A Day with NOAA’s Advanced Weather Tools

Burt Dicht inside NOAA Gulfstream IV

Image: Burt Dicht inside NOAA Gulfstream IV

Story and photos by Burt Dicht, NSS Managing Director of Membership

On June 25 I had the unique opportunity attend the Falcon Heavy launch of the newest weather satellite of the National Oceanic and Atmospheric Administration (NOAA), as well as tour their Gulfstream IV aircraft which they use to monitor hurricanes.

Hurricane Beryl marked the start of the 2024 Atlantic hurricane season as the earliest recorded Category 5 hurricane. This season, the NOAA predicts the potential for 14-21 named storms, 7-13 hurricanes, and 4-7 major hurricanes (Category 3 or higher), indicating a significantly above-normal activity level. To monitor and understand these storms’ potential impacts, NOAA employs an array of advanced tools and assets that track changes in climate, weather, oceans, and the coasts.

The day began with the arrival of the NOAA Gulfstream IV-SP (G-IV) aircraft at the Kennedy Space Center’s Shuttle Landing Facility.

G IV Hurricane Hunter

This G-IV, named Gonzo, is outfitted with advanced instruments such as GPS dropwindsondes and tail Doppler radar, which are crucial for collecting atmospheric data. Unlike other aircraft that might fly through hurricanes, the G-IV operates around and above them at altitudes up to 45,000 feet. Its primary mission is to gather data around developing hurricanes, providing a detailed picture of upper-atmosphere weather systems and transmitting this information to meteorologists on the ground.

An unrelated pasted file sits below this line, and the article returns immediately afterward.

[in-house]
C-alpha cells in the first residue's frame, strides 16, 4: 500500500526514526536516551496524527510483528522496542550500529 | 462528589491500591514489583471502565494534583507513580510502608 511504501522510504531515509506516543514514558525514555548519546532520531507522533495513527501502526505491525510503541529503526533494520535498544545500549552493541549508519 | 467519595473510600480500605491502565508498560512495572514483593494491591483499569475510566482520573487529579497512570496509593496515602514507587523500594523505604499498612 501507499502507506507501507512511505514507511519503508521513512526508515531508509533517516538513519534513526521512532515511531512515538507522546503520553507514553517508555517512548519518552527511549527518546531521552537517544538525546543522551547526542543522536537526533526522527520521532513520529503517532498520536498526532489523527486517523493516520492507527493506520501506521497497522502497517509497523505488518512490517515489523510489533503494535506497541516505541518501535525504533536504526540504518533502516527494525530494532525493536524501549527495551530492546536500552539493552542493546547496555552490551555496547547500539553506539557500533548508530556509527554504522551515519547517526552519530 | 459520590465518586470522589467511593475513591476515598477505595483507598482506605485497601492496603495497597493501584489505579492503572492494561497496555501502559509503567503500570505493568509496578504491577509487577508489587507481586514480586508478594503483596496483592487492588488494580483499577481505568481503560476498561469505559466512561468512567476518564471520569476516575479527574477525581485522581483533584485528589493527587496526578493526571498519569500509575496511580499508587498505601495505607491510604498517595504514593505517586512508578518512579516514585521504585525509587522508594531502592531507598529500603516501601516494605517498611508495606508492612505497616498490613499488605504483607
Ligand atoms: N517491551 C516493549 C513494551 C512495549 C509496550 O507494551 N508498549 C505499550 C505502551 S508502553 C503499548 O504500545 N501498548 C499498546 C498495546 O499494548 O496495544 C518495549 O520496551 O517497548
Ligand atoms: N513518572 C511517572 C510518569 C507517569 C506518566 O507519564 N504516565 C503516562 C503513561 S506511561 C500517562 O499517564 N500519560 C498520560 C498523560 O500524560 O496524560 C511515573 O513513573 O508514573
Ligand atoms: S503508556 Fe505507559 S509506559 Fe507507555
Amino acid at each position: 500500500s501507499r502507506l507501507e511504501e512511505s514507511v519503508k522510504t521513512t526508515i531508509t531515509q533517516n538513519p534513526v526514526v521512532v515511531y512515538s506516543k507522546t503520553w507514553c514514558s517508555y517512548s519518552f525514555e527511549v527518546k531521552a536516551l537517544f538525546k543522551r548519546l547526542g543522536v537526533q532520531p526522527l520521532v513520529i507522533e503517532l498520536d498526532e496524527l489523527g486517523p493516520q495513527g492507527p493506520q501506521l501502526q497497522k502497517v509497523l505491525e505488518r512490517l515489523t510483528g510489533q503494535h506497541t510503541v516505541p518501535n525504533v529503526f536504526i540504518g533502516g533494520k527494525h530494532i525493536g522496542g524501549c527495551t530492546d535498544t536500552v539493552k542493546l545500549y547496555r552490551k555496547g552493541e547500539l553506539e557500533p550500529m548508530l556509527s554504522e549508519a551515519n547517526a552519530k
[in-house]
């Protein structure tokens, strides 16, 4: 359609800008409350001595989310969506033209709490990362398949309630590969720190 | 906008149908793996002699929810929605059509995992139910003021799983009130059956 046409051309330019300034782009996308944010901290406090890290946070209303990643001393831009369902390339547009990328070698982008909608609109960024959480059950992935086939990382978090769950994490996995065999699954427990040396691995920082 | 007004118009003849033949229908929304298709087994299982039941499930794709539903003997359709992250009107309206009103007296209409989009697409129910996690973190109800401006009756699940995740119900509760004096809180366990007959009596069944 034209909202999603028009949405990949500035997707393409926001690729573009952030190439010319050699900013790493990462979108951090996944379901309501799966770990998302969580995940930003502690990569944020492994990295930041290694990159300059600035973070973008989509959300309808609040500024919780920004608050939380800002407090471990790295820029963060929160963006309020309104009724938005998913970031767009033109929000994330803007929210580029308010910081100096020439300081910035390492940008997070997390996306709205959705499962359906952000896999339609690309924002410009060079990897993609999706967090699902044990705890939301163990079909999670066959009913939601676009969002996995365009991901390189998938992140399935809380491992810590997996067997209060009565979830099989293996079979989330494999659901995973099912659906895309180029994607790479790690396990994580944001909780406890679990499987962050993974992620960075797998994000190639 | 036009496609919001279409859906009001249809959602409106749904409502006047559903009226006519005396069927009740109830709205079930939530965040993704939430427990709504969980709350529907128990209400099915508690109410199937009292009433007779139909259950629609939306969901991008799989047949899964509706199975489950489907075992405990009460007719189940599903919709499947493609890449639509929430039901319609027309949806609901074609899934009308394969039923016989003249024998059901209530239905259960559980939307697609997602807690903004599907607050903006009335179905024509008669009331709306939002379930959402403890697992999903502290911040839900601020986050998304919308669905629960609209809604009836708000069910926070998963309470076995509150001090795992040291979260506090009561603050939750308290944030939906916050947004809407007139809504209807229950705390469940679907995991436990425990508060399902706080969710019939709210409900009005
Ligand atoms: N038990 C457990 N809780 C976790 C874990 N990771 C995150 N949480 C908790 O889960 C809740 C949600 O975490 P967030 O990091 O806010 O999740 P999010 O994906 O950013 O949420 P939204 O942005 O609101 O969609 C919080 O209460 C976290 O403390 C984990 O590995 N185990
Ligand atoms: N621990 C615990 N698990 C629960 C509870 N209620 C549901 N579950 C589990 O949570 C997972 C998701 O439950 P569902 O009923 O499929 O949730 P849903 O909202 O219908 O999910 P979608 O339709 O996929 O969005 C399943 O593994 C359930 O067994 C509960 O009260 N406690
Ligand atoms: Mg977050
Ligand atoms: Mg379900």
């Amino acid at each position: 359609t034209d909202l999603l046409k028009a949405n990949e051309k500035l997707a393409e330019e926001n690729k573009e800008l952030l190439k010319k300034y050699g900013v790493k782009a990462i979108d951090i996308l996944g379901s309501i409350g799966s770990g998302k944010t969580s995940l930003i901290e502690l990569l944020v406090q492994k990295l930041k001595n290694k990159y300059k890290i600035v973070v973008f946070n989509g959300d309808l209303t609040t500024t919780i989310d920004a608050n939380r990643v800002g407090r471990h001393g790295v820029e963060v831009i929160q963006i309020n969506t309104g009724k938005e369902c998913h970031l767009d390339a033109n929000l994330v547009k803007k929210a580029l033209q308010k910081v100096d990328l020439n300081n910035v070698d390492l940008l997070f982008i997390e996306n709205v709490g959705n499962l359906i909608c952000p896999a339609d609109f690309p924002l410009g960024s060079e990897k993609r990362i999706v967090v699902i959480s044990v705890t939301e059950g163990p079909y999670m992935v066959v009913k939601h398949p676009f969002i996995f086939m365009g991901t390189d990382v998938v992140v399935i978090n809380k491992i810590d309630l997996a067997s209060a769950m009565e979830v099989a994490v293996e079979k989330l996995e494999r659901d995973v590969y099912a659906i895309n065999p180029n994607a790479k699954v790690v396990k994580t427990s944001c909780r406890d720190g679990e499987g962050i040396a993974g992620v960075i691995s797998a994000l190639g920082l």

The data collected by the G-IV enables forecasters to map the steering currents that influence hurricane movement, which is vital for predicting storm paths. Touring the G-IV and its sophisticated equipment offered a valuable glimpse into how NOAA protects lives and property from extreme weather. During the tour, I had the chance to speak with the G-IV pilots and several NOAA scientists, who described the intense training required to safely fly near these storms and gather critical data. It’s reassuring to know that these experts are out there on the front lines of severe weather systems. Shown below are G-IV Pilots Lt CDR Bhatnagar (left) and CDR Varwig, the aircraft commander.

G IV Pilots

Later that day, I witnessed the launch of NOAA’s newest weather satellite, the GOES-U. This satellite is the fourth and final installment in the Geostationary Operational Environmental Satellites (GOES) – R Series. The GOES-R Series provides advanced imagery and atmospheric measurements, real-time lightning mapping, and observations of the Sun and space weather. GOES-U is NOAA’s most advanced satellite to date. Upon reaching its geostationary orbit at 22,236 miles above Earth, it will be renamed GOES-19. After a thorough checkout and validation of its instruments, GOES-19 will replace GOES-16 in mid-2025.

The launch took place at 5:26 pm EDT on a SpaceX Falcon Heavy from NASA’s Kennedy Space Center LC-39. Despite having to dodge a few storms, the launch controllers managed to execute a picture-perfect launch. It was thrilling to witness this significant event firsthand.

Falcon Heavy GOES U liftoff

Witnessing NOAA’s cutting-edge technology and dedicated professionals in action was an enlightening experience. These efforts are crucial in enhancing our understanding and preparedness for the hurricane season ahead.


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